A Nuanced Understanding of Privacy

Brock N. Meeks of CDT writes:

case pending before the U.S. Supreme Court has serious implications for how privacy protections are interpreted.  But understanding the various risks posed in this case requires some careful unpacking of the ways in which “privacy” is—and is not—at issue here.  CDT’s Health Privacy Project team has taken a look those risks and published an in-depth memo about its findings.

In this memo CDT focuses on two aspects of the case: First, an explanation of why it is important to recognize the valid distinctions between personally identifiable data and “de-identified” data.  The paper explains that privacy could actually be harmed if the Court were to accept the claims, made in some briefs in the case, that there is no difference between identified and de-identified data.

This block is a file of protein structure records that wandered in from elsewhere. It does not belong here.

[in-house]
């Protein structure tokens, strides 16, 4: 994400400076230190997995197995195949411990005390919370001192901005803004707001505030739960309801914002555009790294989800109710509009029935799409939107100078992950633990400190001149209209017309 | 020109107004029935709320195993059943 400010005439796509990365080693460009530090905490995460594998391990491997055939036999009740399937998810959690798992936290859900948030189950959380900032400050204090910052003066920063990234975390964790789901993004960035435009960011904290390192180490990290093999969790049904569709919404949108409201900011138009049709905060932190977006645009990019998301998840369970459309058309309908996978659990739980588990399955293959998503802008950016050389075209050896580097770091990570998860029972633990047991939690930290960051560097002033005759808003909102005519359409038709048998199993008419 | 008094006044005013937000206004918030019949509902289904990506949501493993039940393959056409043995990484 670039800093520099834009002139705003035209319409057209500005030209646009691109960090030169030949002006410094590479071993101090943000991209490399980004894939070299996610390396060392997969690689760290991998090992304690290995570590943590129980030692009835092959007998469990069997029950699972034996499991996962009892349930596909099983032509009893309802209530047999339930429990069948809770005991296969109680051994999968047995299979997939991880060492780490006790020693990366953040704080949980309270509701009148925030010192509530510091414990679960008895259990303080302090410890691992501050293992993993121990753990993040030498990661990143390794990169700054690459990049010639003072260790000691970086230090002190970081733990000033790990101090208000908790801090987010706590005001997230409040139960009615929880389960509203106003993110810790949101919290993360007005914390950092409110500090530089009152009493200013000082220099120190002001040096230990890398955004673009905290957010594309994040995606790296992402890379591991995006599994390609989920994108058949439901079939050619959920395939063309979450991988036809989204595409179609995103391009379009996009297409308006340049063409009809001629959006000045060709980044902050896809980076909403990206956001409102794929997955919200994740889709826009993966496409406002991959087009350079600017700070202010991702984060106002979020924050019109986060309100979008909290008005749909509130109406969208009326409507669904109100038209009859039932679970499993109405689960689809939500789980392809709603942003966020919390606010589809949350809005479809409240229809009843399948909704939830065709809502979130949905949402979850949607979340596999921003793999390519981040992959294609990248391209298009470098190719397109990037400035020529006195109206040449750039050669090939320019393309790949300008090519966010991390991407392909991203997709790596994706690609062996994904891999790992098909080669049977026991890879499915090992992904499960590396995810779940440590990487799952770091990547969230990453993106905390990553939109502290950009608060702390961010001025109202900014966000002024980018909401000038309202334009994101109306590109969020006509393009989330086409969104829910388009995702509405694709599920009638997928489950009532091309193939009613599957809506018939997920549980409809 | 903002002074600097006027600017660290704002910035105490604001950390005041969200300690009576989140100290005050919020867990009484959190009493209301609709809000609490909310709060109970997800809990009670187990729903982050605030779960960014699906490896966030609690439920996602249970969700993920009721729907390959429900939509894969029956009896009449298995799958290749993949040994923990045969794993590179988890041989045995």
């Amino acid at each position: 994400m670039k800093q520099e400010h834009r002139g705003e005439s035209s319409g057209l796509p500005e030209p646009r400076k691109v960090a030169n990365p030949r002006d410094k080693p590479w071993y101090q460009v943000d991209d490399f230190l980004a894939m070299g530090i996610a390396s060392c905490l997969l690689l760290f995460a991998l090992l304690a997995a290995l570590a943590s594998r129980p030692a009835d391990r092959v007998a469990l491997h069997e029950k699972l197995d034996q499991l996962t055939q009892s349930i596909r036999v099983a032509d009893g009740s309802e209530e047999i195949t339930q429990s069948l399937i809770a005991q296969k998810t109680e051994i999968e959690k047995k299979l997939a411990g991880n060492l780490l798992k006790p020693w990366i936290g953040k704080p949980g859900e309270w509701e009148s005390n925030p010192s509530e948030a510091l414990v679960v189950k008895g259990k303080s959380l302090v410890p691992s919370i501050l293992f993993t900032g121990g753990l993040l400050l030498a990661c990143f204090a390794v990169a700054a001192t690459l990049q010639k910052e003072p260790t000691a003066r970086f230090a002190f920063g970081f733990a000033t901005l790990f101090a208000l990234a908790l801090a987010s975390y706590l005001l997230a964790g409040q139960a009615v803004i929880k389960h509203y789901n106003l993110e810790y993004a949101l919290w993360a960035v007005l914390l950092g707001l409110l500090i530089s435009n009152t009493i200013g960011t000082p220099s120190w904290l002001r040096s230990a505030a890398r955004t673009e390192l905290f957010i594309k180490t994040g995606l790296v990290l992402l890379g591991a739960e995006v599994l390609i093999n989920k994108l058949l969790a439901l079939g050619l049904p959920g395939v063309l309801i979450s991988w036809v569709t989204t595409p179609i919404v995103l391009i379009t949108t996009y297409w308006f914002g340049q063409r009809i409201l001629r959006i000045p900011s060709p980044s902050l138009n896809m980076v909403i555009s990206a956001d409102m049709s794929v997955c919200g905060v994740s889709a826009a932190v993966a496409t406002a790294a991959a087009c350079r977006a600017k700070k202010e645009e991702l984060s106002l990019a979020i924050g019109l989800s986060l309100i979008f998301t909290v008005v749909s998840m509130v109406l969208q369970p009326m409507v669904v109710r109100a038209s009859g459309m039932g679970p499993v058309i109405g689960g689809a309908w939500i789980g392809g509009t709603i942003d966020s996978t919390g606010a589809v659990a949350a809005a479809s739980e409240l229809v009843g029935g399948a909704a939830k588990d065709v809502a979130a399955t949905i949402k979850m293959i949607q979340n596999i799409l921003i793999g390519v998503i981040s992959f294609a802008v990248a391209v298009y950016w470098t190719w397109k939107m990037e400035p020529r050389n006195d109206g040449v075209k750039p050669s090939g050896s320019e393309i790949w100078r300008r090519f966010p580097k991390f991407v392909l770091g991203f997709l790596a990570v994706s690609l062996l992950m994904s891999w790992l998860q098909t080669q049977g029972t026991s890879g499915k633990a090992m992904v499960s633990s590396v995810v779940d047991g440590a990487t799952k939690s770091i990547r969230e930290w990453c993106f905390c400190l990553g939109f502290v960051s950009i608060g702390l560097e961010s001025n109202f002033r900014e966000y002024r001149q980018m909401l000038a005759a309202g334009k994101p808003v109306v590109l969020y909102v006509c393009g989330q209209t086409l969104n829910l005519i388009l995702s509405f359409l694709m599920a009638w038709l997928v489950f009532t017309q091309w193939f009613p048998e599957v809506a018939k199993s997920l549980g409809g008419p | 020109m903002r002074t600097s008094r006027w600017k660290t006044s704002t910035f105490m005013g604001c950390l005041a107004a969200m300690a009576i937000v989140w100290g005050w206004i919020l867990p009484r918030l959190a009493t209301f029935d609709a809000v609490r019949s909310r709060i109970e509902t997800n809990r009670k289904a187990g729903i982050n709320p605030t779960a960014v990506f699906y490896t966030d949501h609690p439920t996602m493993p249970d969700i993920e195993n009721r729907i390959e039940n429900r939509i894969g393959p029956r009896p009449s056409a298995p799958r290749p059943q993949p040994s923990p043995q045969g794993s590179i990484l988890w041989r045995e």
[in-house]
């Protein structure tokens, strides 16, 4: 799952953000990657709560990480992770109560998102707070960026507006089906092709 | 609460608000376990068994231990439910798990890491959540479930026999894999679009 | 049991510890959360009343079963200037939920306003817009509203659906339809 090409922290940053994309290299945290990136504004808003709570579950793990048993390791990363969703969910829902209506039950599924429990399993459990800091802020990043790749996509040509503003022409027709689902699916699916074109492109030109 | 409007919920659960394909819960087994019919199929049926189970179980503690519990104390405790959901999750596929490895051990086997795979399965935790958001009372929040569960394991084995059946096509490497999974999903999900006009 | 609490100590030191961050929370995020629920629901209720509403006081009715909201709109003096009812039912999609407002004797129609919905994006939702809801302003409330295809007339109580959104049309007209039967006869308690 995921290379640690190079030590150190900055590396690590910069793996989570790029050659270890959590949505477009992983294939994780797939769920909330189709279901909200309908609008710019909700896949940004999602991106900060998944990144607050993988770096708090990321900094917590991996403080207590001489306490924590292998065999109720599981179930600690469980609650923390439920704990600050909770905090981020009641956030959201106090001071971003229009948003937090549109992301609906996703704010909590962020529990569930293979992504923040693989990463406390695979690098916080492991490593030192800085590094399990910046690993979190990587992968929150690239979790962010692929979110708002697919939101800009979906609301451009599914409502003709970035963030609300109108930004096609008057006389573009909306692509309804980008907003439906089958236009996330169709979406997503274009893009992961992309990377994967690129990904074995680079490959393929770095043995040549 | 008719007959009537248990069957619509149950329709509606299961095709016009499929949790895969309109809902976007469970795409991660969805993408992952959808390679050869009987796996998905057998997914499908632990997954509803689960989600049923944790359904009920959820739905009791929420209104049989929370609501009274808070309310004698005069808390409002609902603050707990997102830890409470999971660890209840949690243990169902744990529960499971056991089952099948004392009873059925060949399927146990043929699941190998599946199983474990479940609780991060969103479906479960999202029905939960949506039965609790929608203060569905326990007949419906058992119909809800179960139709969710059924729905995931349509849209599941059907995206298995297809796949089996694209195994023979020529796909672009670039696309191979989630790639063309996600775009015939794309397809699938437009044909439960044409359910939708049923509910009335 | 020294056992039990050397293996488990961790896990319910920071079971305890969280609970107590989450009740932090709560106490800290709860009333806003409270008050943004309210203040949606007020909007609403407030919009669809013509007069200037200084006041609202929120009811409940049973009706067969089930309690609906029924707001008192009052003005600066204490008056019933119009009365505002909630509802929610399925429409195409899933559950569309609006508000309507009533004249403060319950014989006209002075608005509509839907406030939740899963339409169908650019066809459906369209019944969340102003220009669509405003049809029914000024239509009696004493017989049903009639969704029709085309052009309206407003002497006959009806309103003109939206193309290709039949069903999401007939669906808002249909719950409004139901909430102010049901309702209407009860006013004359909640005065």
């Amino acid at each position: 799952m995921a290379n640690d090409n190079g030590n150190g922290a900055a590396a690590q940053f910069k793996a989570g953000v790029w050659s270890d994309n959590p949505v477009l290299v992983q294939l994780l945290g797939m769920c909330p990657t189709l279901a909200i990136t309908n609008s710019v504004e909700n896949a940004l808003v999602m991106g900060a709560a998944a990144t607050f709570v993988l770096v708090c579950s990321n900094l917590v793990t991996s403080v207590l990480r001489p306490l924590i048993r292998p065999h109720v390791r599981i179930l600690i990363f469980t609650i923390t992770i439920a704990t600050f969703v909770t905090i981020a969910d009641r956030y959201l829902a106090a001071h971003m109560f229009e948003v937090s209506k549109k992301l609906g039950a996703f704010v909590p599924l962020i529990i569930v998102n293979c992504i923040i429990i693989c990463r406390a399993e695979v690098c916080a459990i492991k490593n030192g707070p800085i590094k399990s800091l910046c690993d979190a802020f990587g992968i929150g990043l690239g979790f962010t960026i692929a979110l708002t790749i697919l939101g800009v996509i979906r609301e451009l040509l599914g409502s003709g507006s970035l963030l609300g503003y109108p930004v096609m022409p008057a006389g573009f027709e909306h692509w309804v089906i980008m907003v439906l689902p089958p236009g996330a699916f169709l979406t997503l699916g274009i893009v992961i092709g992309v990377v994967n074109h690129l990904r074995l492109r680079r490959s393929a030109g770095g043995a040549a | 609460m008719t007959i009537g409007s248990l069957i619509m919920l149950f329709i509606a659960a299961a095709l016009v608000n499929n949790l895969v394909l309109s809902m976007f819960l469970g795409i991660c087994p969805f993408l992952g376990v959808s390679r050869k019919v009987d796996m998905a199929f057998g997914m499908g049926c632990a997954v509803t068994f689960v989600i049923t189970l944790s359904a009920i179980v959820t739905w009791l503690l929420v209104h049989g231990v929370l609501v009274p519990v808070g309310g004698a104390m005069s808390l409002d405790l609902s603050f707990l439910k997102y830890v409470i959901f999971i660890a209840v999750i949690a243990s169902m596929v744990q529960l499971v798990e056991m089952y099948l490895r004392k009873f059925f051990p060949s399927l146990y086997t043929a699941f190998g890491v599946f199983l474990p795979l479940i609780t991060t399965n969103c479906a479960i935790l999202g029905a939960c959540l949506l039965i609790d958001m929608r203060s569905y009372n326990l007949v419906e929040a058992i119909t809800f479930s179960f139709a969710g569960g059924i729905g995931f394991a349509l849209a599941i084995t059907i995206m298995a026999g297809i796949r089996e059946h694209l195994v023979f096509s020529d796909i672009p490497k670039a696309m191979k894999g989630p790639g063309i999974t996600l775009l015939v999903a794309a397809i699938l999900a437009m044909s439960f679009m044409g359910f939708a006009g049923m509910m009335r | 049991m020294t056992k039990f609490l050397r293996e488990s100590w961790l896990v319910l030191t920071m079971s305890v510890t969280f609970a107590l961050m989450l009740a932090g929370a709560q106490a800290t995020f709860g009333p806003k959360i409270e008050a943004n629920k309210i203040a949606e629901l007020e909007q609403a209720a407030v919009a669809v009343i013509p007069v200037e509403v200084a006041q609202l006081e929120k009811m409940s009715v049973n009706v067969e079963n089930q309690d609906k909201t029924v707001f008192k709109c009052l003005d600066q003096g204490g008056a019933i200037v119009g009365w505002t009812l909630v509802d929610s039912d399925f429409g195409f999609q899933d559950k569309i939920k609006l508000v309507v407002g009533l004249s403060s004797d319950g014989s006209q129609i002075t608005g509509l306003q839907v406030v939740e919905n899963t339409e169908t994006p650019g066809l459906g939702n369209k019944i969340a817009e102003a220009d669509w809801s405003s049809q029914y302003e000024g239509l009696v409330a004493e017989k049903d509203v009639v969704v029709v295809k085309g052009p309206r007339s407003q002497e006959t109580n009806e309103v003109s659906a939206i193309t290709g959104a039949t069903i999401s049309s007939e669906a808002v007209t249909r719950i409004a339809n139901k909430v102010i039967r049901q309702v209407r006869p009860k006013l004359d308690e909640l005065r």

The second aspect of the case the paper examines is the claim that doctors have a “privacy” right in their drug prescribing practices.  CDT disagrees and explains here that, while the patient-doctor relationship is based on confidentiality and the trust it generates, it is not useful – and would undermine other health care goals – to speak of doctors as having a “privacy” right in their drug prescribing practices.

Note that I’m posting this without comment as I have not read through it yet and posting does not indicate any endorsement. Indeed, I suspect I will have more to say once I’ve read through it.

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